BREAKING NEWS: Relatives and supporters of the political prisoners had been waiting for days for this moment to come, a week after President Benigno S. Aquino III ordered the dropping of charges against them.
By RONALYN V. OLEA
and ANNE MARXZE D. UMIL
CAMP BAGONG DIWA, TAGUIG CITY (Updated: 11:05 pm, Friday) – The so-called Morong 43, or at least most of them, were freed tonight, more than 10 months after they were illegally arrested and jailed by the police and military, which accused them of being communist guerrillas.
The health workers started stepping out of Camp Bagong Diwa in Bicutan Friday night, beginning at 10:52 p.m., after the Regional Trial Court of Morong, Rizal, signed their release papers. Two of them, who had given birth a few weeks ago, were fetched from the Philippine General Hospital tonight to Bicutan so that their release papers could be processed as well.
Relatives and supporters of the political prisoners had been waiting for days for this moment to come, a week after President Benigno S. Aquino III ordered the dropping of charges against them.
On Friday, they trooped to the court in Morong town in Rizal for the court’s release order and then, by nightfall, to Camp Bagong Diwa, where they waited for the authorities to free the detainees who had been jailed there for most of the past 10 months.
At around 4 p.m. Friday, the court in Morong, Rizal, issued a release order for the 43 health workers. It had been an emotional day, with relatives and supporters hugging each other and crying, happy and relieved that their loved ones’ ordeal was going to be over soon.
At 9:45 p.m., Renato Reyes Jr., secretary-general of Bayan, which has been with the families and supporters throughout the campaign to release them, posted on his Twitter account @natoreyes: “Morong43 hope to breathe the fresh air of freedom anytime now.” Reyes and other leaders of progressive groups were in Morong and In Bicutan throughout the day.
At around 10 p.m., a BJMP vehicle carrying the two mothers from the PGH arrived. The crowd shouted “Free all political prisoners!” as the vehicle passed by.
Then, at exactly 10:52 p.m., the detainees started stepping out of the Bureau of Jail Management and Penology’s detention facility in Camp Bagong Diwa.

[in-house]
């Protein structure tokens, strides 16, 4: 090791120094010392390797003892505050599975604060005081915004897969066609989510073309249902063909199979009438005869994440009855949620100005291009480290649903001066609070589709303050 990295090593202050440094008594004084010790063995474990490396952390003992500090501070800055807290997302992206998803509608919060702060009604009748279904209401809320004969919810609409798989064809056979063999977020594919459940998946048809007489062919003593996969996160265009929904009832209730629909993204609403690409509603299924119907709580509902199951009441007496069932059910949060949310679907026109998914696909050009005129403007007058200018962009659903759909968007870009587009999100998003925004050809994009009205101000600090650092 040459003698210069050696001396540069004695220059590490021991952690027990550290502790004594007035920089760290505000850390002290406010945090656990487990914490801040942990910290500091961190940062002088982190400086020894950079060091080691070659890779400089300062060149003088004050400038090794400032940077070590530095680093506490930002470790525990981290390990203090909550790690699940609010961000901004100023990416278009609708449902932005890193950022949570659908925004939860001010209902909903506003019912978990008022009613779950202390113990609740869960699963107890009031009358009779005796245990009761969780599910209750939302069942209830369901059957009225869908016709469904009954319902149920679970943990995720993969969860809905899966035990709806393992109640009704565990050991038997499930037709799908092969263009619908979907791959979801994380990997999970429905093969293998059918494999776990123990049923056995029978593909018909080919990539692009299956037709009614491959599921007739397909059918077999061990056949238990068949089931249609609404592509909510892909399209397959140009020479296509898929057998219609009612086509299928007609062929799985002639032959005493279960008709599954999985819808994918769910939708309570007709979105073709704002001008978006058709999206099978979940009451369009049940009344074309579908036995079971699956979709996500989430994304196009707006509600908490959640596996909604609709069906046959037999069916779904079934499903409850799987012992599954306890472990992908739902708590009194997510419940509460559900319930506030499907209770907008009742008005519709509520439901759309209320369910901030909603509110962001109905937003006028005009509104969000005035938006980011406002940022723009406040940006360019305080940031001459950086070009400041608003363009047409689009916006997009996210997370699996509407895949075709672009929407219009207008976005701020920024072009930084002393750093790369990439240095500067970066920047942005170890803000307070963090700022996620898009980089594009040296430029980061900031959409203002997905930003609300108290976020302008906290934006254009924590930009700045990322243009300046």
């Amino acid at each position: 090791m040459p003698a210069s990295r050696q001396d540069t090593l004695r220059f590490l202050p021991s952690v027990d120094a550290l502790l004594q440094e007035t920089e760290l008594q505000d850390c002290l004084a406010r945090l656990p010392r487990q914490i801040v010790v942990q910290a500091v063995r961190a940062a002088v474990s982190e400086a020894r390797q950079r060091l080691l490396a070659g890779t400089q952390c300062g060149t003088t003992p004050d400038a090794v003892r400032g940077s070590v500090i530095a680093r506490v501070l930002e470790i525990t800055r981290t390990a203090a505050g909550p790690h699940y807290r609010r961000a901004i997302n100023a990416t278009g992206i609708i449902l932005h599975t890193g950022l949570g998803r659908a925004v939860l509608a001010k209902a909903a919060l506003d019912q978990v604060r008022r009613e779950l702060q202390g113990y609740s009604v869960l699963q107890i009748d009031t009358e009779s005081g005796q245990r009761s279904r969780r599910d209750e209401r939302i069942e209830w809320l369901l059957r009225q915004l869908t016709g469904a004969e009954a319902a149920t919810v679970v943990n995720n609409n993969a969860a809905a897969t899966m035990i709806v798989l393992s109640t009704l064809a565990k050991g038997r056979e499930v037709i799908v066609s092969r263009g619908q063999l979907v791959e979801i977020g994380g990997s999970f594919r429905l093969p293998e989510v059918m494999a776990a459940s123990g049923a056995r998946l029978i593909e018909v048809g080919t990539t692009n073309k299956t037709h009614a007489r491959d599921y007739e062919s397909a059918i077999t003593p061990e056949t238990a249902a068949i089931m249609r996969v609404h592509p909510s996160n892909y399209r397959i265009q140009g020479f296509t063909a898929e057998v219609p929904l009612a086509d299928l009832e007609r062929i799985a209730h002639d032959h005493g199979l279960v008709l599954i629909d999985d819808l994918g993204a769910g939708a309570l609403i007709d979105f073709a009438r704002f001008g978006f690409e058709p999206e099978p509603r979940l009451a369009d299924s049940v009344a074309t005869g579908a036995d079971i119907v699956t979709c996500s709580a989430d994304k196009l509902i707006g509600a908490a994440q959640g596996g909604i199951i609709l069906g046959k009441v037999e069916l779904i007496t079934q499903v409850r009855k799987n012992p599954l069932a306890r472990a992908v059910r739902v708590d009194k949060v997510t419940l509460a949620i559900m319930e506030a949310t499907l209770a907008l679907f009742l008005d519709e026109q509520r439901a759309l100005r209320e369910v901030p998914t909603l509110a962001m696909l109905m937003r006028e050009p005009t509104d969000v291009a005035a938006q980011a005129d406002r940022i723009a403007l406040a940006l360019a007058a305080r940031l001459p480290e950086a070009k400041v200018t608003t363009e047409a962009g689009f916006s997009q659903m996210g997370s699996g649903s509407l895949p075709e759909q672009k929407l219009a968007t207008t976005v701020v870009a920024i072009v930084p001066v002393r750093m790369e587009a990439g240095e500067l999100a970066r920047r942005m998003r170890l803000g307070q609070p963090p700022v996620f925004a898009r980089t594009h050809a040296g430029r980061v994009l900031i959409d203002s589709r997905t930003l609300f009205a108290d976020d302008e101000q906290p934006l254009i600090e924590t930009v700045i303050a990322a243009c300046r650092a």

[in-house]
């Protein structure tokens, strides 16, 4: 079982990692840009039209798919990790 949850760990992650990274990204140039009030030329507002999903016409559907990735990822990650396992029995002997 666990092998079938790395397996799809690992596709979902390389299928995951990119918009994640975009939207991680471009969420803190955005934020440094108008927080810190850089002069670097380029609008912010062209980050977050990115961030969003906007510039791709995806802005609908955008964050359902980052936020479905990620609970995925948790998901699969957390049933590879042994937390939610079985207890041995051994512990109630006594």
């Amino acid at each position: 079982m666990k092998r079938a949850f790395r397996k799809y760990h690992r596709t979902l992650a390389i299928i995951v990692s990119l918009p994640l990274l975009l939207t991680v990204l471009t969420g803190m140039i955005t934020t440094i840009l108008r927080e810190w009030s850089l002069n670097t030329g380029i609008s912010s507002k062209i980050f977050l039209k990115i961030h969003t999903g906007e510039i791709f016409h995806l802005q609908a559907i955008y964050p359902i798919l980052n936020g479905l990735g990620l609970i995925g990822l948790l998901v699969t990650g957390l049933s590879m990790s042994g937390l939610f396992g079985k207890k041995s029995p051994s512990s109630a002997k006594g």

First to emerge was Delia Ocasla, a 46-year-old community health worker. The crowd outside the BJMP erupted into cheers as Ocasla made her way out. The others are still coming out of the prison facility as of posting time.
By 11 p.m., all of the female detainees — all 23 of them — were released and were marching toward the parking lot of the BJMP to meet their relatives. Renato Reyes of Bayan said the male detainees were still being processed and should be freed before midnight.
Relatives and supporters outside Camp Bagong Diwa tonight, waiting for the release of the Morong 43. (Photo by Karl Ramirez / Kodao Productions)
Regional Trial Court Judge Gina Cenit-Escoto granted the motion filed by the Department of Justice withdrawing the charges against them. Escoto ordered the Bureau of Jail Management and Penology (BJMP) to release the health workers and directed the Armed Forces of the Philippines (AFP) to dispose of the items obtained from the raid, which included, allegedly, weapons and ammunition that the authorities claimed they had found in the possession of the 43 when they were arrested in Morong on Feb. 6.
Escoto also junked the opposition to the release filed by Alliance for Nationalism and Democracy (ANAD) Rep. Pastor Alcover.
Tension rose when news came that five of the 43, whom the military had earlier taken custody and who have since made public statements accusing the 38 of being communist rebels, filed earlier in the day a motion for arraignment, which was seen as an attempt to block the release. Julius Garcia Matibag, lawyer of the 38, said the motion for the arraignment of the detainees was already moot and would not affect the issuance of the release order.
Metropolitan Trial Court judge Rodrigo Posadas, who handled the charges filed against three of the 43, also granted the motion filed by the justice department to withdraw the cases.
The 43 health workers were arrested on Feb. 6 by around 300 combined elements of police and military. They were charged with illegal possession of firearms and explosives and were branded as members of the New People’s Army (NPA), armed wing of the Communist Party of the Philippines (CPP).